North Carolina’s rut generally starts around the end of October and lasts for the first two t three weeks of November. Sometimes the rut will come late and last into December. I think the rut in our area has a lot to do with the weather. If the weather’s really warm at the end of October and the first of November, we usually don’t see a lot of rutting activity. But when the temperature drops, and this region starts having frost, those bucks have to get up and go.
Hunters using dogs for deer hunting are another determining factor on when we take our better bucks. North Carolina still allows the use of dogs for hunting. Personally I wish we didn’t have it. However, hunting with dogs is a southern tradition, especially here in North Carolina, and we don’t gripe about it. If the dogs from a neighboring property come through our land, we don’t mind. Sometimes we’ll sit still in our stands and let those dogs bring a nice buck to us. If another hunter drops his dogs off on our property and then tries to stand on the edge of our property, we’ll catch his dogs, return the dogs to him and let that hunter know we’re not happy with him. Some people get irate if dogs from an adjacent property cross the land they're hunting, but that doesn’t bother us. We just sit real still and see what’s in front of the dogs when they come on our property.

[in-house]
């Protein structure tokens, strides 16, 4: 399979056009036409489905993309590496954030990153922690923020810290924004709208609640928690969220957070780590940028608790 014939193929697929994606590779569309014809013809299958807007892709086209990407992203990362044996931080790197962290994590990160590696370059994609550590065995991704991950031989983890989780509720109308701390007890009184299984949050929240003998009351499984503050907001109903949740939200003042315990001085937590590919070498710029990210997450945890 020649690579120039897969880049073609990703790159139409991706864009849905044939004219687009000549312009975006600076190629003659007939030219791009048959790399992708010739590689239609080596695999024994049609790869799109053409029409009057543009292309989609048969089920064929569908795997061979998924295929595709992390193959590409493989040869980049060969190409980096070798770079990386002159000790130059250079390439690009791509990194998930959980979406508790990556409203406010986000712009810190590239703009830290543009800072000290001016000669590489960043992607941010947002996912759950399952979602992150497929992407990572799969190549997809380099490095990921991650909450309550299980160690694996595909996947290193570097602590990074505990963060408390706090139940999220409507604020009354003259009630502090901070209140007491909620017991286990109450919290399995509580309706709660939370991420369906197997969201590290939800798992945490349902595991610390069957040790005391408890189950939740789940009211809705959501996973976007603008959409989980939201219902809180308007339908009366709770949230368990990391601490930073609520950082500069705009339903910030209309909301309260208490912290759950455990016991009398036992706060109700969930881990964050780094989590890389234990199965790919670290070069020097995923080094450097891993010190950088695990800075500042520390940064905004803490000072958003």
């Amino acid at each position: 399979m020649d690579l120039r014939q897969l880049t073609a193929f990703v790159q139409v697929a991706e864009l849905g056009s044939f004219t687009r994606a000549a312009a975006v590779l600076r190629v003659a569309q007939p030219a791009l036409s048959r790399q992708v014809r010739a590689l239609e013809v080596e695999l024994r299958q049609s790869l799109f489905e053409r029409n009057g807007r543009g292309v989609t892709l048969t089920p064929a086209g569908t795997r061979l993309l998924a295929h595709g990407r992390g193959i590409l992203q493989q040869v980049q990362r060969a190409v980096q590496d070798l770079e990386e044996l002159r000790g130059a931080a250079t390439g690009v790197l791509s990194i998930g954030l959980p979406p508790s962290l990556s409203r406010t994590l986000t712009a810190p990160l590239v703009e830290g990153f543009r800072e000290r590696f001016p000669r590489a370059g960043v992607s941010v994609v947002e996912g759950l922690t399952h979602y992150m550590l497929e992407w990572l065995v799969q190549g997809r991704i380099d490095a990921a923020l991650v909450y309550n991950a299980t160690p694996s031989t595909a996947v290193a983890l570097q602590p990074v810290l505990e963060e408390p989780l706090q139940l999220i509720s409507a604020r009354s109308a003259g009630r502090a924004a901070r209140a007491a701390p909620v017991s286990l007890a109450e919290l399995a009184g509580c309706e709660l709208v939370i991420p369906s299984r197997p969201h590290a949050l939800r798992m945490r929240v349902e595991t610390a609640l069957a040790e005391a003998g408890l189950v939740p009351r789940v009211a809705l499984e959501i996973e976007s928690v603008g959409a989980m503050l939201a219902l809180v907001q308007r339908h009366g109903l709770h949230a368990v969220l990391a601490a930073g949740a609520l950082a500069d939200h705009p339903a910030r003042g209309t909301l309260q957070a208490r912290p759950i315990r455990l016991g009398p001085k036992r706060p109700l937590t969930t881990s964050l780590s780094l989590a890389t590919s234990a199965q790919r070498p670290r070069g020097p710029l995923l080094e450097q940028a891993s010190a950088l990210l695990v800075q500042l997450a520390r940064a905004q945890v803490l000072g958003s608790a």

The good news is that the hunters that use dogs who hunt adjacent to our property don’t like the rogue hunters that will turn a pack of dogs loose on their lands or ours. We know most of these hunters personally, and they know us. The rogue hunters make hunting with dogs bad for everyone. In time, I believe that the tradition of hunting with dogs will fade out like many traditions have. The people who hunt with dogs around us are ethical hunters. They enjoy their sport, and they don’t really bother us on our property. On both clubs, we've been around hunters with dogs for so long that we've learned to co-exist and not make an issue.
Another aspect of hunting with dogs that we've been able to take advantage of is the fact that dogs can’t see antlers. They run what they smell. Many times when dogs come on to our land running a deer, they may be running a doe, and we’ll see old smart bucks get up and sneak out of the woods so the dogs don’t find them. Then we’ll have an opportunity to take a mature buck that we may not have been able to take, if the dogs haven’t come onto our property.
Our land is more or less a sanctuary for older-age-class bucks that come off of the surrounding properties where hunters hunt with dogs. Since we can only take one buck per season, and he's got to be a buck you want to mount, most of the bucks on our property aren’t shot at or harassed by our hunters. They actually have less hunting pressures than the bucks on the adjacent properties that hunt with dogs.
The biggest buck on either one of the two properties we hunt scored 162 inches and was taken by the landowner, while he was sitting on his back porch. We don’t mind our landowner hunting or taking deer, because many times he’ll plant our green fields for us.